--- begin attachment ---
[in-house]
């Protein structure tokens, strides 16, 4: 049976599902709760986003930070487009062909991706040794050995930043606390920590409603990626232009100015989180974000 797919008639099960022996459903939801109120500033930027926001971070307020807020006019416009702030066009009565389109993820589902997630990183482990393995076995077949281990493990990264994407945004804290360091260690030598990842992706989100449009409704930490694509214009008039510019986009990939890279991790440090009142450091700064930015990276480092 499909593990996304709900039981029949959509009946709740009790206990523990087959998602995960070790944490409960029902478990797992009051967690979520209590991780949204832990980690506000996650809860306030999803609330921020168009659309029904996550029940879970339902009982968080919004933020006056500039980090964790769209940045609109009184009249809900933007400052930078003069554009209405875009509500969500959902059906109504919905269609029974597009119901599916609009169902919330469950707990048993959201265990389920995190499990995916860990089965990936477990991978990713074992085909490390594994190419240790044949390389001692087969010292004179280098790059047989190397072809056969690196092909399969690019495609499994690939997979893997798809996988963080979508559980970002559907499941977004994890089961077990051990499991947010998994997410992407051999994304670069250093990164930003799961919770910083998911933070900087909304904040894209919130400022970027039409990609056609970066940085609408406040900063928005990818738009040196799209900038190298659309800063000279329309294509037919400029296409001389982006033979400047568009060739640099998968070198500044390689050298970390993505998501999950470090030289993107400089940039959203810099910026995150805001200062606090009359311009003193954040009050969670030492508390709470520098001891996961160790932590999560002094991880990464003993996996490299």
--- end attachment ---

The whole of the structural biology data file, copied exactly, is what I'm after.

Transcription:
[in-house]
């Protein structure tokens, strides 16, 4: 049976599902709760986003930070487009062909991706040794050995930043606390920590409603990626232009100015989180974000 797919008639099960022996459903939801109120500033930027926001971070307020807020006019416009702030066009009565389109993820589902997630990183482990393995076995077949281990493990990264994407945004804290360091260690030598990842992706989100449009409704930490694509214009008039510019986009990939890279991790440090009142450091700064930015990276480092 499909593990996304709900039981029949959509009946709740009790206990523990087959998602995960070790944490409960029902478990797992009051967690979520209590991780949204832990980690506000996650809860306030999803609330921020168009659309029904996550029940879970339902009982968080919004933020006056500039980090964790769209940045609109009184009249809900933007400052930078003069554009209405875009509500969500959902059906109504919905269609029974597009119901599916609009169902919330469950707990048993959201265990389920995190499990995916860990089965990936477990991978990713074992085909490390594994190419240790044949390389001692087969010292004179280098790059047989190397072809056969690196092909399969690019495609499994690939997979893997798809996988963080979508559980970002559907499941977004994890089961077990051990499991947010998994997410992407051999994304670069250093990164930003799961919770910083998911933070900087909304904040894209919130400022970027039409990609056609970066940085609408406040900063928005990818738009040196799209900038190298659309800063000279329309294509037919400029296409001389982006033979400047568009060739640099998968070198500044390689050298970390993505998501999950470090030289993107400089940039959203810099910026995150805001200062606090009359311009003193954040009050969670030492508390709470520098001891996961160790932590999560002094991880990464003993996996490299």